The Art of Leadership: One Clear Vision

If the requirements of a effective leader are ranked in order of importance, the ability to set and communicate a vision for the organisation will (or should) be at the top of the list. No leader can afford to be vague about the purpose of their organisation and their plans for the future, both immediate and long-term.

We should stress that setting a vision and writing a mission statement are not the same thing. A simple and clear mission statement can help to communicate the direction of the organisation but, let’s be honest, it is difficult to find a mission statement these days that has not been buried in management speak. By setting a vision we mean understanding and communicating the point of the business – why do you do you what you do, every day?

The 17 leaders we interviewed for our recent book What Do Leaders Really Do? came from a wide variety of organisations and backgrounds, from a FTSE 100 company to the England rugby team. Each one stressed that they would be no kind of leader unless they had – and frequently demonstrated – a clear sense of purpose.

The central issue for any leader is how to hit on a sense of purpose that will appeal to all employees. The business writer Warren Bennis argues that all great organisations are built around a shared dream. ‘Your team need not believe that it is literally saving the world,’ says Bennis in his book Secrets of Great Groups. ‘It is enough to feel it is helping people in need or battling a tough competitor. Simply punching a time clock doesn’t do it.’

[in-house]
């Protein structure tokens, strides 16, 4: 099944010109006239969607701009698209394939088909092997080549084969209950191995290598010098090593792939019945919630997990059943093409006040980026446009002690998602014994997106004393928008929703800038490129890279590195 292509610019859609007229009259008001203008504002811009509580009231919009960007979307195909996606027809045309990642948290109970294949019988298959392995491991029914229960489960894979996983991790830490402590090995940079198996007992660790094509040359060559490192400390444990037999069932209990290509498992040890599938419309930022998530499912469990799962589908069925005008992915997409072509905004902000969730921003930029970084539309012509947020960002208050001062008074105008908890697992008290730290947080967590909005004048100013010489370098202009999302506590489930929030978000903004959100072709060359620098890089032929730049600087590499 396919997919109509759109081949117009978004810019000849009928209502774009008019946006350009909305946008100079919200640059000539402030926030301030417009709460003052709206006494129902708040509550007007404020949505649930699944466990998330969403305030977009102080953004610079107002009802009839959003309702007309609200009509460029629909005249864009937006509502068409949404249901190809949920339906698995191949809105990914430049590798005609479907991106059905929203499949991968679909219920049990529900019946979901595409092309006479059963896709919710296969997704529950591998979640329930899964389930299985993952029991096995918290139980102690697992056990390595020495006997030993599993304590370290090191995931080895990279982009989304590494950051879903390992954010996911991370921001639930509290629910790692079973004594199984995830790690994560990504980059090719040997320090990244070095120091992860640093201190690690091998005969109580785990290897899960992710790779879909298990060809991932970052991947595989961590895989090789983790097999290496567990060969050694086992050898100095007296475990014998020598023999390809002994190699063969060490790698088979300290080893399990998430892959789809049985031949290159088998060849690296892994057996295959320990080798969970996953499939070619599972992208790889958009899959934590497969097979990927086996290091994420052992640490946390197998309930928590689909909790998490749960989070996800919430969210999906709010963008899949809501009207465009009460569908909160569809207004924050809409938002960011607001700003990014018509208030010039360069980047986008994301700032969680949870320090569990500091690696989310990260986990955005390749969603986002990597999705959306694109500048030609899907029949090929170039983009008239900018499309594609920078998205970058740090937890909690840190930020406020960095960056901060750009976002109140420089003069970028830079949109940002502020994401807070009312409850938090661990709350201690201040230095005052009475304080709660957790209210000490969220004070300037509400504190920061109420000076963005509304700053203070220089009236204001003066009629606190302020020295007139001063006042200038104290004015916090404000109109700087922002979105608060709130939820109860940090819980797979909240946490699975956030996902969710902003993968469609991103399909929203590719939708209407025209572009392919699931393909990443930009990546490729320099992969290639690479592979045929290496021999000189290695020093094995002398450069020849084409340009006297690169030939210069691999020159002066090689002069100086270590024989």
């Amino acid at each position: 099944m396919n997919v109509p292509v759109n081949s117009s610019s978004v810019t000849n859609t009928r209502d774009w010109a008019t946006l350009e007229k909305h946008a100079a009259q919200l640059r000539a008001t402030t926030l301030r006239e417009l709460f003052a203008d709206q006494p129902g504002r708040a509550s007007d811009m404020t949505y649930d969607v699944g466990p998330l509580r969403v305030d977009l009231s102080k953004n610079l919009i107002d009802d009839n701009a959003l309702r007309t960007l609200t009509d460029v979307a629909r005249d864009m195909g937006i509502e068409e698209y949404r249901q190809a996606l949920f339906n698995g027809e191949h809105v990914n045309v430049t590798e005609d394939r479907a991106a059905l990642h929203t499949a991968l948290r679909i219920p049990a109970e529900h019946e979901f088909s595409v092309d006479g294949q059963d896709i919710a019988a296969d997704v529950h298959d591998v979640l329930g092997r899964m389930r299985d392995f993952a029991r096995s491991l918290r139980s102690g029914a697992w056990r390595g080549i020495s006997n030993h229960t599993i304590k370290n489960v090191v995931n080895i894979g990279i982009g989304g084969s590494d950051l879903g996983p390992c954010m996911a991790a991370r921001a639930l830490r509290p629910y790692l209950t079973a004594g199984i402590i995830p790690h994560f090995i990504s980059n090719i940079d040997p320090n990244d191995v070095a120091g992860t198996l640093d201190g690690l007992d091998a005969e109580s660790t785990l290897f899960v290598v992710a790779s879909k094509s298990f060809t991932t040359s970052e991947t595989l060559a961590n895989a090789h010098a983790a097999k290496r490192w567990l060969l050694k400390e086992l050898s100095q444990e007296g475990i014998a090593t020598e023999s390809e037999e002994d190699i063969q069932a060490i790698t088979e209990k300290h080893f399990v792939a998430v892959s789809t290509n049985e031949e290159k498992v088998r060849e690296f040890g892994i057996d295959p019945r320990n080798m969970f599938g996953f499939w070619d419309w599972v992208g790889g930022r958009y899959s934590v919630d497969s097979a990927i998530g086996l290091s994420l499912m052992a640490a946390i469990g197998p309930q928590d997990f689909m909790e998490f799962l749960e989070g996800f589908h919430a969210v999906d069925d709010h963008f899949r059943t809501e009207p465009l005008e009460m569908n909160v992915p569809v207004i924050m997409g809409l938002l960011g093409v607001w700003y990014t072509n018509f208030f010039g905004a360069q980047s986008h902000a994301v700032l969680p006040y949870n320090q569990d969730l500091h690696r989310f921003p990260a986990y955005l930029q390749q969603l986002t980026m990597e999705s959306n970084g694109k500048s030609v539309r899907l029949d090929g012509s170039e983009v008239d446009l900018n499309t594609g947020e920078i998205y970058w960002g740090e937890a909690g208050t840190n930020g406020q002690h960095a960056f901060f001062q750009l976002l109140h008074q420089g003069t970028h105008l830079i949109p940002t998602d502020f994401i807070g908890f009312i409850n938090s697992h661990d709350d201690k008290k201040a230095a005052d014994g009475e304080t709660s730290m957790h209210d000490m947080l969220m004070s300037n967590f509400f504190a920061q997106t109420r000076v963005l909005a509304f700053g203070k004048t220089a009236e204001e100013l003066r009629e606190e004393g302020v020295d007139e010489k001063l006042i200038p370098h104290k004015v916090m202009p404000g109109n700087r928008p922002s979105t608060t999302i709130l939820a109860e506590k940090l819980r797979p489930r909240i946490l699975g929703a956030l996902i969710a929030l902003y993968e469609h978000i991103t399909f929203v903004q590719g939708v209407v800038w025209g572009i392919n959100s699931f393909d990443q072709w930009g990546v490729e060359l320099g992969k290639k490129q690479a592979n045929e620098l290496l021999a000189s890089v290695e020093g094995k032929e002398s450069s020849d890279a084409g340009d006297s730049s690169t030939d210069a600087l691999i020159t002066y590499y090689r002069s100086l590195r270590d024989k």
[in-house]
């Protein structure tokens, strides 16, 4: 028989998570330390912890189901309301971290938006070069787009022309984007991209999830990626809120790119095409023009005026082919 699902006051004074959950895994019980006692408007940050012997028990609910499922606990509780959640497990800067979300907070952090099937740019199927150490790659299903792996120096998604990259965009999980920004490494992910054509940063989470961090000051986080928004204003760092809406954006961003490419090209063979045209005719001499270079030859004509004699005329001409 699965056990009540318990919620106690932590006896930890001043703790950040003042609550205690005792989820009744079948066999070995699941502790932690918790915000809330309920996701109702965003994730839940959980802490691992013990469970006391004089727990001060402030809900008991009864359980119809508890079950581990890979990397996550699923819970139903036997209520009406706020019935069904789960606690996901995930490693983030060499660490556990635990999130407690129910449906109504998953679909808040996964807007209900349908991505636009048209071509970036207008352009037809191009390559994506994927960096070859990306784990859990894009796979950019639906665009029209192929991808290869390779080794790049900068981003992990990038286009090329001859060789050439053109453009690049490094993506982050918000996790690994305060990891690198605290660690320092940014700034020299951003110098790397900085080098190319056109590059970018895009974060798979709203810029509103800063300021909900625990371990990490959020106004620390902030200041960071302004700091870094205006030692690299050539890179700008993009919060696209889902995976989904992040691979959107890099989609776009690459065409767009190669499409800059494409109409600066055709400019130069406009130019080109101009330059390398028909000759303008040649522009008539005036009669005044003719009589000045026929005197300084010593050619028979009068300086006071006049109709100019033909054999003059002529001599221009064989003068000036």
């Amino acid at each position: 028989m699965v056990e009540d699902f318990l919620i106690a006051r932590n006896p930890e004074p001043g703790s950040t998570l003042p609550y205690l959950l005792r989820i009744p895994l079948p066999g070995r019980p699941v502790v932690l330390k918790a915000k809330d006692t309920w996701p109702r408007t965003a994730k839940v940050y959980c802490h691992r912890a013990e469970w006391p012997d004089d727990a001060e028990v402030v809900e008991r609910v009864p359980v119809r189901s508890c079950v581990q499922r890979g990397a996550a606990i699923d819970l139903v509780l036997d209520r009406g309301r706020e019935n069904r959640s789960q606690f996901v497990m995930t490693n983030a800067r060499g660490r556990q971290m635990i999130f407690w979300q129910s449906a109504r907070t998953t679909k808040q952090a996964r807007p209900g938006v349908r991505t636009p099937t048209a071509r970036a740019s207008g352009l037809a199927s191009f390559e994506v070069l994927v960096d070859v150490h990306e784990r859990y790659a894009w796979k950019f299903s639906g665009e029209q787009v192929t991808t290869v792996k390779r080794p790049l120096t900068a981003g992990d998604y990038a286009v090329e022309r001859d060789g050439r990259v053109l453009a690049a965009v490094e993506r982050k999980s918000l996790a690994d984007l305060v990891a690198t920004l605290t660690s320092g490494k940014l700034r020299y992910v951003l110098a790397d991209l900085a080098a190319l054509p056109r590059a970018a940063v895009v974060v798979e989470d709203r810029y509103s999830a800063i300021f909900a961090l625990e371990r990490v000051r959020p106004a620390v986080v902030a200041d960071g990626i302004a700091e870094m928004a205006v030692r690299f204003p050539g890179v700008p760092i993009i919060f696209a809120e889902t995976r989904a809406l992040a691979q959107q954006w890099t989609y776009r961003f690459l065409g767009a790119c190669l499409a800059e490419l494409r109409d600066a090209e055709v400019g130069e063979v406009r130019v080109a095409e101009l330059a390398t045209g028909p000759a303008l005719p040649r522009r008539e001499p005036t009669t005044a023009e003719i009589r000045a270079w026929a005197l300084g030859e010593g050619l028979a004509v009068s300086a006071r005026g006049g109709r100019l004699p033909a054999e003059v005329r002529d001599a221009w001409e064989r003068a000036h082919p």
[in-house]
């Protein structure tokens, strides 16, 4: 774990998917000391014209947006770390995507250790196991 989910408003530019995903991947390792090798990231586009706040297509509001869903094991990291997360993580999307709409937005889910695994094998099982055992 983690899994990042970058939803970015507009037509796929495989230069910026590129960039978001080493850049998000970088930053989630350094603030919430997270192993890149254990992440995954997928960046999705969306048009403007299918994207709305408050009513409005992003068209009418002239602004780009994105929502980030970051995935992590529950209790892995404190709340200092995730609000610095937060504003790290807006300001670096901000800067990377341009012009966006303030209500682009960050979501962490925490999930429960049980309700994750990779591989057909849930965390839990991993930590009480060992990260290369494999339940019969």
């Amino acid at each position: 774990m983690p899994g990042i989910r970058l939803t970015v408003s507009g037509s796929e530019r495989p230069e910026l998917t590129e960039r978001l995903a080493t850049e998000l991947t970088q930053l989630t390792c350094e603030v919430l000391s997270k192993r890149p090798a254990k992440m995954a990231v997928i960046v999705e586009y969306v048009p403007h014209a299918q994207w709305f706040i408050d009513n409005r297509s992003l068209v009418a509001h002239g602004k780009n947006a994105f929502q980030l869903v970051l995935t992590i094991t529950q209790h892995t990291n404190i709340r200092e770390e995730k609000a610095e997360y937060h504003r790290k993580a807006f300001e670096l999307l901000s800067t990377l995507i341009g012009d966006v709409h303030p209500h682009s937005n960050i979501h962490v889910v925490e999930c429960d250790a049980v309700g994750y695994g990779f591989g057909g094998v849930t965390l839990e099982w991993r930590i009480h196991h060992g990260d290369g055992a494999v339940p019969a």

Often, setting a vision is as simple as creating an imaginary hurdle. One of the leaders we interviewed, Martin Glenn, the former president of PepsiCo UK and now chief executive of the frozen foods group Birds Eye Iglo, believes strongly that a vision should appeal to the emotions. ‘People respond well to stories,’ he said. ‘We remember emotions better than we do fact.’

Glenn put his ideas into practice when he took over at Birds Eye following its demerger from Unilever, the group was the largest frozen foods business in Europe. He recognised that his employees needed a motivational target, and quickly.

The enemy Glenn identified was the chilled food market. ‘Frozen food is a much smaller market than chilled food and a much less important one,’ he told us. ‘It’s much more fun being an underdog in a turnaround situation than it is being the big beast. It appealed to people’s basic human emotions about where they would rather be.’

Identifying an enemy is not an option for every organisation, though. The good news is that a good vision is not a mystical process. The business writer and lecturer John Kotter argues that setting a vision is not about inspiration, but about pure hard work. He describes it as a ‘tough and sometimes exhausting process of gathering and analysing information. People who articulate such visions are not magicians but broad-based thinkers who are willing to take risks.’

In Kotter’s view a vision does not have to be brilliantly innovative (he argues that some of the best are not). The crucial element is that it is understandable and can be translated into a realistic competitive strategy. A good vision will serve three important purposes:• It clarifies the direction of the organisation• It motivates people to take action in the right direction• It helps co-ordinate the actions of a wide collection of individuals.